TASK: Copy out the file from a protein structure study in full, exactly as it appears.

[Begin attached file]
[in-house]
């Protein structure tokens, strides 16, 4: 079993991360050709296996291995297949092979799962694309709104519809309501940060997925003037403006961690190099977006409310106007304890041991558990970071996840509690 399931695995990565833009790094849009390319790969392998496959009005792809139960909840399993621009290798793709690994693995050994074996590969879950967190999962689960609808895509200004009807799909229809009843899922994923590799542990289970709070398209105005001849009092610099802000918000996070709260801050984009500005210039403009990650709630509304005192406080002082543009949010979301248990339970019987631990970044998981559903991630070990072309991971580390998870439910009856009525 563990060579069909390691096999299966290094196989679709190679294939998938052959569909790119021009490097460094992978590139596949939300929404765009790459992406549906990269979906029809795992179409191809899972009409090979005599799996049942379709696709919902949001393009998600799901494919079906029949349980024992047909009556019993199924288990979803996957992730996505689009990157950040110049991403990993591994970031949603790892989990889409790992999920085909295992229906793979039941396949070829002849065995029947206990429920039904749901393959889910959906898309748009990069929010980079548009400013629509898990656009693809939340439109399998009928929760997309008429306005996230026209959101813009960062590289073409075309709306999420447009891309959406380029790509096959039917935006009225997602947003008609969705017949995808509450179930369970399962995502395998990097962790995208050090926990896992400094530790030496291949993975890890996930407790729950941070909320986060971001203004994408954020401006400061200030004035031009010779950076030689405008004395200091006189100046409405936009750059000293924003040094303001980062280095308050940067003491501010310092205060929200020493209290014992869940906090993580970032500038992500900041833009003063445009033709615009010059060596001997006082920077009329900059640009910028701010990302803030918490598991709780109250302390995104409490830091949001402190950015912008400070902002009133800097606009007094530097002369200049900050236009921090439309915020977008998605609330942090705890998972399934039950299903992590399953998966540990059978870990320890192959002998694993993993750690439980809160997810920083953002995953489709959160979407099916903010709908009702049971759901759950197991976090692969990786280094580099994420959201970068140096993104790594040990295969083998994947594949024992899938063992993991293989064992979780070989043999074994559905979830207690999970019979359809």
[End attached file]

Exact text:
[in-house]
């Protein structure tokens, strides 16, 4: 079993991360050709296996291995297949092979799962694309709104519809309501940060997925003037403006961690190099977006409310106007304890041991558990970071996840509690 399931695995990565833009790094849009390319790969392998496959009005792809139960909840399993621009290798793709690994693995050994074996590969879950967190999962689960609808895509200004009807799909229809009843899922994923590799542990289970709070398209105005001849009092610099802000918000996070709260801050984009500005210039403009990650709630509304005192406080002082543009949010979301248990339970019987631990970044998981559903991630070990072309991971580390998870439910009856009525 563990060579069909390691096999299966290094196989679709190679294939998938052959569909790119021009490097460094992978590139596949939300929404765009790459992406549906990269979906029809795992179409191809899972009409090979005599799996049942379709696709919902949001393009998600799901494919079906029949349980024992047909009556019993199924288990979803996957992730996505689009990157950040110049991403990993591994970031949603790892989990889409790992999920085909295992229906793979039941396949070829002849065995029947206990429920039904749901393959889910959906898309748009990069929010980079548009400013629509898990656009693809939340439109399998009928929760997309008429306005996230026209959101813009960062590289073409075309709306999420447009891309959406380029790509096959039917935006009225997602947003008609969705017949995808509450179930369970399962995502395998990097962790995208050090926990896992400094530790030496291949993975890890996930407790729950941070909320986060971001203004994408954020401006400061200030004035031009010779950076030689405008004395200091006189100046409405936009750059000293924003040094303001980062280095308050940067003491501010310092205060929200020493209290014992869940906090993580970032500038992500900041833009003063445009033709615009010059060596001997006082920077009329900059640009910028701010990302803030918490598991709780109250302390995104409490830091949001402190950015912008400070902002009133800097606009007094530097002369200049900050236009921090439309915020977008998605609330942090705890998972399934039950299903992590399953998966540990059978870990320890192959002998694993993993750690439980809160997810920083953002995953489709959160979407099916903010709908009702049971759901759950197991976090692969990786280094580099994420959201970068140096993104790594040990295969083998994947594949024992899938063992993991293989064992979780070989043999074994559905979830207690999970019979359809």